Mammographic breast density can predict risk of lymphedema: JAMA
Ontario, Canada: Mammographic breast density can be used to predict lymphedema risk and provide volumetric estimates for lymphedema severity., suggests a recent study in the journal JAMA Network Open. According to the study, patients with low breast density were at higher risk of severe lymphedema.
About 20% of breast cancer patients who undergo axillary lymph node dissection will develop lymphedema. There is a need for robust risk models, to approximately monitor and triage these patients for timely diagnosis and treatment. Considering this, Jennifer Yin Yee Kwan, University of Toronto, Toronto, Ontario, Canada, and colleagues evaluated the prognostic value of mammographic breast density in estimating lymphedema severity.
For the purpose, the researchers collected data from July 16, 2018, to March 3, 2020 from the health records of patients of the Cancer Rehabilitation and Survivorship Program at the Princess Margaret Cancer Centre in Toronto, Ontario, Canada. Participants consisted of women (n=373) who had completed curative treatment for a first diagnosis of breast cancer and who were referred to the program. It also included a sample of patients in the general breast oncology population who were receiving follow-up care at the center during the same period but who were not referred to the program. A sample of of patients in the general breast oncology population who were receiving follow-up care at the center during the same period but who were not referred to the program were also included.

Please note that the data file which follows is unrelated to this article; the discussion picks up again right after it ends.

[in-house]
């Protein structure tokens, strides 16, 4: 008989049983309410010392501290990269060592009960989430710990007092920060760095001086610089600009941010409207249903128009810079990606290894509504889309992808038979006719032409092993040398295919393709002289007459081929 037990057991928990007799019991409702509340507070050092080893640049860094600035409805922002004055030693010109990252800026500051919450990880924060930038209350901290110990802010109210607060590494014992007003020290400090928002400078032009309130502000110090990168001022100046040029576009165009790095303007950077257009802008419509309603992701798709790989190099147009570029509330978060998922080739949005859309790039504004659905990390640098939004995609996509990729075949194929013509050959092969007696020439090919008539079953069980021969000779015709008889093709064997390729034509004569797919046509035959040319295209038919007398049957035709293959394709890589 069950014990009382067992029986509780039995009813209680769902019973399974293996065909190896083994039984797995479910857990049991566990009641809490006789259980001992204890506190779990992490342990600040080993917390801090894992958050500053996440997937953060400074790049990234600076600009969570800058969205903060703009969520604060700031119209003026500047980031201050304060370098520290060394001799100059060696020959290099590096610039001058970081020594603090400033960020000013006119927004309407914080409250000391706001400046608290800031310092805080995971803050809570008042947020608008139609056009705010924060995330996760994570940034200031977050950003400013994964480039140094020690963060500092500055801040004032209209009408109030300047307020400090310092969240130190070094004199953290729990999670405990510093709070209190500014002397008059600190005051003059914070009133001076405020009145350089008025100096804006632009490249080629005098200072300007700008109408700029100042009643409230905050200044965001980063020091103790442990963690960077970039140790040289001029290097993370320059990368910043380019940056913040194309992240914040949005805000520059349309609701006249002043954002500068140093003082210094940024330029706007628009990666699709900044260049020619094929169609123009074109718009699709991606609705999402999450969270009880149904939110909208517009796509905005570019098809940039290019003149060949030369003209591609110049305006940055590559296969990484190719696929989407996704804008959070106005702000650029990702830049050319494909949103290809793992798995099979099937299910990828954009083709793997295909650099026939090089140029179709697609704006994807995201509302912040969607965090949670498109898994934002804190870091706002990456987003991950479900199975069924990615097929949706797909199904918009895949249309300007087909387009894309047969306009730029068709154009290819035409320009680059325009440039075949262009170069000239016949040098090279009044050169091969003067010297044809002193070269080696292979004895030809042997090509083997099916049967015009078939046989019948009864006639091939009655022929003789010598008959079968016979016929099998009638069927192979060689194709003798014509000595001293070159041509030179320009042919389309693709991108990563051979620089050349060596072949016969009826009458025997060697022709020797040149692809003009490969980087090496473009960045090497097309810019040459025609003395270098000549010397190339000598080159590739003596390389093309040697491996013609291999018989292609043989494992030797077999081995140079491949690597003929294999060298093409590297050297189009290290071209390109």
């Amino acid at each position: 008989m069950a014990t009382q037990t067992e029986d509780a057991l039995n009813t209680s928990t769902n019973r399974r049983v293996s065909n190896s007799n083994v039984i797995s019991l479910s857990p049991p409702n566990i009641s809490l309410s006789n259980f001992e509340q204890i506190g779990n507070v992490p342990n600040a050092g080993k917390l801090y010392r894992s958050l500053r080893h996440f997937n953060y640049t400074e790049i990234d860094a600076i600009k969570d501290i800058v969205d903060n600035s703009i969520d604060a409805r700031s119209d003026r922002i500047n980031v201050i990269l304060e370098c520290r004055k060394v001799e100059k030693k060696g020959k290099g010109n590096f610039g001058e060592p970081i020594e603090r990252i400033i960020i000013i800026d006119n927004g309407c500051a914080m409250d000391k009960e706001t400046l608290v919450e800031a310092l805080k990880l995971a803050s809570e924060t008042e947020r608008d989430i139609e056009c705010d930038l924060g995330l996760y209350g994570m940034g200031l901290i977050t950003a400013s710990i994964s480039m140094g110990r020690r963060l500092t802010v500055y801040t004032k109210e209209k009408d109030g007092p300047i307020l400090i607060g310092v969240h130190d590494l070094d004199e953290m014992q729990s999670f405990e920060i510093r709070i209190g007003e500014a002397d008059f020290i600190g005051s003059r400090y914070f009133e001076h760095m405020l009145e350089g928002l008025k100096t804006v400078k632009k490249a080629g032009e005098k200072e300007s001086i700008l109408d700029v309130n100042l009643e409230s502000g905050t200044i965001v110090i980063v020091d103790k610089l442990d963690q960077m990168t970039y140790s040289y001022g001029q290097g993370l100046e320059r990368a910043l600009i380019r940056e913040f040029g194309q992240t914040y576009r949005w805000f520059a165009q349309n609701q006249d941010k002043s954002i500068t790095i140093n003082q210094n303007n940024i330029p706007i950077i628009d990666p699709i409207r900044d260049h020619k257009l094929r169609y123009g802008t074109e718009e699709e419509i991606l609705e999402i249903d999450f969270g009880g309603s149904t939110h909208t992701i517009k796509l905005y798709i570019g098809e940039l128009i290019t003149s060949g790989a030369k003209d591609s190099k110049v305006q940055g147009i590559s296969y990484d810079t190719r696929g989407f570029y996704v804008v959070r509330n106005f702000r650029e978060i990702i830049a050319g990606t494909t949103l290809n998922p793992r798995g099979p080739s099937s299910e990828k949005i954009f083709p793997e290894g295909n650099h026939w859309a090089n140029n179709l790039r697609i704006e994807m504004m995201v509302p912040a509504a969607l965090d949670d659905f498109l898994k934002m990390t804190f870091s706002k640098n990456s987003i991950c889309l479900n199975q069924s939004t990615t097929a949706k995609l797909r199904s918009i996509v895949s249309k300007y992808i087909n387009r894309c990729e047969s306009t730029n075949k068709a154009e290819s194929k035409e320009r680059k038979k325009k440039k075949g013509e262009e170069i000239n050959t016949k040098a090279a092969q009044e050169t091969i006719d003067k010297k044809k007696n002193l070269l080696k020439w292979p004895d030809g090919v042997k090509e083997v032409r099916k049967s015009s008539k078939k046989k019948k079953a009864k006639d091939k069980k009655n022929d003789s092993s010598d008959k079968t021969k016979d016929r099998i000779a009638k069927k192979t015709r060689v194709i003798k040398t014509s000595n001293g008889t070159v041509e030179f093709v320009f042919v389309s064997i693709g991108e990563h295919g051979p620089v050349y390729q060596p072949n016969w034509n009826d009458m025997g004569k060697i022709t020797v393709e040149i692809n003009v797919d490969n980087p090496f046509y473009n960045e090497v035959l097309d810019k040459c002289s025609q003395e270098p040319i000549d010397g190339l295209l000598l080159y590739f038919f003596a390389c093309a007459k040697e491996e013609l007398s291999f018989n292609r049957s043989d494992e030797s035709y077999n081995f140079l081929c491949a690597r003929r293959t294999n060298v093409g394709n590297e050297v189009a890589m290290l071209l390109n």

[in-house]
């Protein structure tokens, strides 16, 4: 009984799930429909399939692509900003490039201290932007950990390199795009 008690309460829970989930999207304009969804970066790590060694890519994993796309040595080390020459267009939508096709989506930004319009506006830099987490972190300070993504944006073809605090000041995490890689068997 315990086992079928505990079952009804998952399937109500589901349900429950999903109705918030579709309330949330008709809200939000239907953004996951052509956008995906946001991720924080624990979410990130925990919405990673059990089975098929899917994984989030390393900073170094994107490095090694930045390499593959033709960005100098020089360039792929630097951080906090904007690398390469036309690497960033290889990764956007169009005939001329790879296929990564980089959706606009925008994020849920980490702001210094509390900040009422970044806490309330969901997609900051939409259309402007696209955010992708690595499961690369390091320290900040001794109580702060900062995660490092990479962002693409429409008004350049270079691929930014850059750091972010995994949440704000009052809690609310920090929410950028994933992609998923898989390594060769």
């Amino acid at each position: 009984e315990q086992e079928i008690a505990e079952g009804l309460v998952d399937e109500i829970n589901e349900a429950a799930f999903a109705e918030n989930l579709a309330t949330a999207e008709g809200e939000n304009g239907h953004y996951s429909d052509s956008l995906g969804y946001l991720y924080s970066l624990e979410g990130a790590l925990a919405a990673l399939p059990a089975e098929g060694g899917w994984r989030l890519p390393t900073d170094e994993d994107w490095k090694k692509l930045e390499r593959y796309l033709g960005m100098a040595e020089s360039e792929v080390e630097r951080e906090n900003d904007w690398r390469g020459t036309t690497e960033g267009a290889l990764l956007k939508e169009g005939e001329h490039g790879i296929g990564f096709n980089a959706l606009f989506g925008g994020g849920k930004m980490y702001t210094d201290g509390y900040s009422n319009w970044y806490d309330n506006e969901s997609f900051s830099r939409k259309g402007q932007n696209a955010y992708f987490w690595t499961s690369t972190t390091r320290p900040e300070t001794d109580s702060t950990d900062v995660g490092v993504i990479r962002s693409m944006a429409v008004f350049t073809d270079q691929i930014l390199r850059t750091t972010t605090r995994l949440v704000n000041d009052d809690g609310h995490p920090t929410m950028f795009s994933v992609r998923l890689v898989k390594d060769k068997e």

All patients attended follow-up appointments at the Princess Margaret Cancer Centre from January 1, 2016, to May 1, 2018. The cohort was randomly split 2:1 to group patients into a training cohort and a validation cohort.
Spearman correlation coefficient between measured and predicted volume of lymphedema was calculated. Area under the curve (AUC) values were generated for predicting the occurrence of at least mild lymphedema (volume, >200 mL) and severe lymphedema (volume, >500 mL) at the time of initial lymphedema diagnosis.
Key findings of the study include:
- Multivariate linear regression identified 3 patient factors (age, BMI, and mammographic breast density), 1 cancer factor (number of pathological lymph nodes), and 1 treatment factor (axillary lymph node dissection) as independent prognostic variables.
- In validation testing, Spearman correlation revealed a statistically significant moderate correlation (coefficient, 0.42) between measured volume and predicted volume of lymphedema.
- The AUC values were 0.72 for predicting the occurrence of mild lymphedema and 0.83 for severe lymphedema.
"The findings of this study suggest that mammographic breast density can be used as a prognostic factor for lymphedema risk and provide volumetric estimates for lymphedema severity," concluded the authors.
The study, "Development and Validation of a Risk Model for Breast Cancer–Related Lymphedema," is published in the journal JAMA Network Open.